17 December 2019
The charred remains of wildfires in waterways could release carbon dioxide long after the blaze has died
By Ariana Remmel
Wildfires leave behind large swathes of blackened earth when they raze a landscape. That charred material contains a host of molecules that could continue to release carbon dioxide into the atmosphere days and weeks after the fire has gone out, according to new research.
A new study presented at AGU’s Fall Meeting in San Francisco shows burned leaf litter and other biomaterials can leach these molecules—called pyrogenic carbon—into fresh water where they react with sunlight. That means pyrogenic carbon in our waterways could degrade into carbon dioxide faster than previously suggested, providing an unexpected source of this greenhouse gas to the atmosphere, according to the researchers.
Scientists previously thought pyrogenic carbon didn’t react with sunlight, but the new findings push back on the idea that this material is inert, said Jessica Egan, a hydrologist and graduate student at the University of Colorado Boulder who presented the research.
Nearly 80 percent of fresh water in the United States originates in forested environments at risk of wildfires, according to the U.S. Geological Survey. That makes it easy for scorched debris, and the carbon it contains, to infiltrate watersheds throughout the country.
The “typical, old school view” is that temperatures in wildfires burn hot enough to make the carbon-based molecules in this char non-reactive, Egan explained. “I don’t know if that’s a completely fair assessment,” she said. That’s primarily because previous research on pyrogenic carbon degradation focused on the charcoal left behind in soil—not water—which can linger for millennia.
In the new study, Egan wanted to know what was happening to pyrogenic carbon from wildfires that washed into the watersheds in the U.S. So she and her team set out to understand if pyrogenic carbon dissolved in water could continue to react.
To do that, Egan went to Great Smoky Mountains National Park in Tennessee where she collected leaf litter and topsoil that she later burned in the lab at temperatures between 200 and 700 degrees Celsius (400 and 1300 degrees Fahrenheit) to replicate the heat of wildfires. That procedure produced a spectrum of pyrogenic carbon molecules for the team to analyze.
Egan extracted water-soluble pyrogenic carbon from the burned materials and dissolved them in water. She left bottles of the dissolved solutions in sunlight and dark conditions for 25 days, to see if the molecules broke down when exposed to light. She took samples at regular time intervals throughout the trial to monitor the signs that the molecules had changed.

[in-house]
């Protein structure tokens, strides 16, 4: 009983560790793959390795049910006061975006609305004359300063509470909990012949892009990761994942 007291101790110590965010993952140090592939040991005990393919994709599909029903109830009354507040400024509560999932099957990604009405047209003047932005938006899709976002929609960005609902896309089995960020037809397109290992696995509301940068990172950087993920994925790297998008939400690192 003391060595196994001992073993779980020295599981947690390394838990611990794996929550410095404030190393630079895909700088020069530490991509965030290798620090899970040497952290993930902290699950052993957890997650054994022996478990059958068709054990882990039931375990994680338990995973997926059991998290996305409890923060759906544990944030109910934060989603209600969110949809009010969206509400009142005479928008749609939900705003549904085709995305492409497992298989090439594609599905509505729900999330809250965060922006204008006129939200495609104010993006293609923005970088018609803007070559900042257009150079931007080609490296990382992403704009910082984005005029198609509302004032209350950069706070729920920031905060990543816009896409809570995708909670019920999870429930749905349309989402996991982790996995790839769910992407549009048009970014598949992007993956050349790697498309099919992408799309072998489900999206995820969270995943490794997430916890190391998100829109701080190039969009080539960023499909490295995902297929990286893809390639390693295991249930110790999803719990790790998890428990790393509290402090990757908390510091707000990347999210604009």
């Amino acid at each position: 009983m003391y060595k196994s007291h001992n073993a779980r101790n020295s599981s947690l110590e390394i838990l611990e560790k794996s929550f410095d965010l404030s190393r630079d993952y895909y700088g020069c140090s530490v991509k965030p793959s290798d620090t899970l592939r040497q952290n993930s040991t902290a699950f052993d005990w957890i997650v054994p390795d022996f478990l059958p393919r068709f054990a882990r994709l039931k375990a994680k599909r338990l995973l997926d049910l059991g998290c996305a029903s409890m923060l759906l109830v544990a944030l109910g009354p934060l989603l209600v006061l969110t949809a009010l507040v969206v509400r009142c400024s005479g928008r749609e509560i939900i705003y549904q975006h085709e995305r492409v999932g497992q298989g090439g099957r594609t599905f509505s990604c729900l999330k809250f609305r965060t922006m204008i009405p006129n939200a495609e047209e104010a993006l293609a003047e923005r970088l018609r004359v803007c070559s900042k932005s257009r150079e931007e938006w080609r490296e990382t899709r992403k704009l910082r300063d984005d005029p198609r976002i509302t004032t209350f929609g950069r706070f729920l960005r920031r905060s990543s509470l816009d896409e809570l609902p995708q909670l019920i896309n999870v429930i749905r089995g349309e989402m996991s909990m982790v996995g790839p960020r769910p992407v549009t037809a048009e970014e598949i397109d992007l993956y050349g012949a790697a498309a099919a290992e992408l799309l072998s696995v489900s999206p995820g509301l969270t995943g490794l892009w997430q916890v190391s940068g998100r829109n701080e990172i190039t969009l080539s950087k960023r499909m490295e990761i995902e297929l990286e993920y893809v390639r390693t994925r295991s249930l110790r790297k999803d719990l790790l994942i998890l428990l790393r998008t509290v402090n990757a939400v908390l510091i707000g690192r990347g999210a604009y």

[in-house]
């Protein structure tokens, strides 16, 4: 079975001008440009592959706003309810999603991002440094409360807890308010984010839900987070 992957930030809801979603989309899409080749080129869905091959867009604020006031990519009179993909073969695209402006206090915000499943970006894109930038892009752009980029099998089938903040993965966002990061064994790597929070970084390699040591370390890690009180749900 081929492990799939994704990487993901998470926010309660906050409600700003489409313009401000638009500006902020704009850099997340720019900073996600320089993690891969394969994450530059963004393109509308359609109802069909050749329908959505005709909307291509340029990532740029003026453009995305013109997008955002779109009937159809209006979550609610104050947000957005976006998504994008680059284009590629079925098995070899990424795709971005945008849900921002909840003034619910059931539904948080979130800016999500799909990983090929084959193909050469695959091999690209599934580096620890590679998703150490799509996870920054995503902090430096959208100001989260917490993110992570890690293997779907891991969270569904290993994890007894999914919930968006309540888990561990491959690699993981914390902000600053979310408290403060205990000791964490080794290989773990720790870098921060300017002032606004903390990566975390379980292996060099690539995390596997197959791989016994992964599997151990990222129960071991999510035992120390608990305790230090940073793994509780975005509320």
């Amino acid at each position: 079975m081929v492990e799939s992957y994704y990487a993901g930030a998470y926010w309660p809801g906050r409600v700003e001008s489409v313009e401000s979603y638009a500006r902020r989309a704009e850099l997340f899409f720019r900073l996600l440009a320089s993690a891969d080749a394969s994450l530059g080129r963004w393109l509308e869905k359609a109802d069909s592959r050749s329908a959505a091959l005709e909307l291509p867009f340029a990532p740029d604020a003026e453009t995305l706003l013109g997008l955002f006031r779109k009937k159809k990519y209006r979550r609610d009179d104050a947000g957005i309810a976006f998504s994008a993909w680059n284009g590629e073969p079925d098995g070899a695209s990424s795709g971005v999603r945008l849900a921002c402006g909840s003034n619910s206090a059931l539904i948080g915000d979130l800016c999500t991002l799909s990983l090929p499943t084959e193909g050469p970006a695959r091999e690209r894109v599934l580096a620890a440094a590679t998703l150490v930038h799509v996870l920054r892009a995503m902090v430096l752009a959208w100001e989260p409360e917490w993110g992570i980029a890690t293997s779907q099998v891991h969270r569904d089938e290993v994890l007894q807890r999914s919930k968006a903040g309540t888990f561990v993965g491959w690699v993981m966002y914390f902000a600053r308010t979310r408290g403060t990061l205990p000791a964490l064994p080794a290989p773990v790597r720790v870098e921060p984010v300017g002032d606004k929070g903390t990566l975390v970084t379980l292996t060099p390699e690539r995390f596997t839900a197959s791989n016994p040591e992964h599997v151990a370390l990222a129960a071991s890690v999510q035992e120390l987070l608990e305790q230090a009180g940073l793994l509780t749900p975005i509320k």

The results showed the pyrogenic carbon was decomposing in response to sunlight exposure. The researchers saw an increase in the concentration of hydrogen peroxide in the samples exposed to light, but no such change for the dark samples. Hydrogen peroxide is a byproduct of the process that breaks down carbon-based molecules into components that look more like carbon dioxide.
“What’s really cool and unexpected as well is that you can see a change,” Egan said. And that change happened in days and weeks, not thousands of years, as scientists previously thought.
When the researchers looked at the presence of all organic material in their samples, they saw that the signal associated with labile, easily decomposed pyrogenic carbon molecules diminished significantly after exposure to sunlight, all but disappearing at the end of the trial. That strongly suggests the pyrogenic carbons are being transformed by sunlight, Egan said.
“So there’s some interesting dynamics to check there,” said Egan. “If you’re getting these huge releases of carbon from multiple sources [in wildfires], and [pyrogenic carbons] are available and clearly able to be oxidized to carbon dioxide, that becomes a larger problem for the carbon budget.”
Other scientists are intrigued by the research. “[Egan] used a quite simple, but I think really a smart design,” said Cristina Santin, a wildfire scientist at Swansea University in the United Kingdom who was not involved with the study. In particular, Santin was impressed with the hydrogen peroxide test that Egan employed to detect the decomposition of pyrogenic carbon.
The research team continues to investigate exactly which molecules are being affected by light degradation so that they can better understand how pyrogenic carbons participate in the carbon cycle after wildfires. Eventually, they would like to expand their project to include regions outside the U.S. like the Arctic. Santin also suggested the researchers use samples from managed wildfires that would be more representative of realistic charring conditions than the furnace Egan used in the lab.
Overall, Santin said that the team’s results fit in with other advances in the field, all of which suggest scientists need to rethink their concept of pyrogenic carbon as a carbon sink.
—Ariana Remmel is a current student in the UC Santa Cruz Science Communication Program.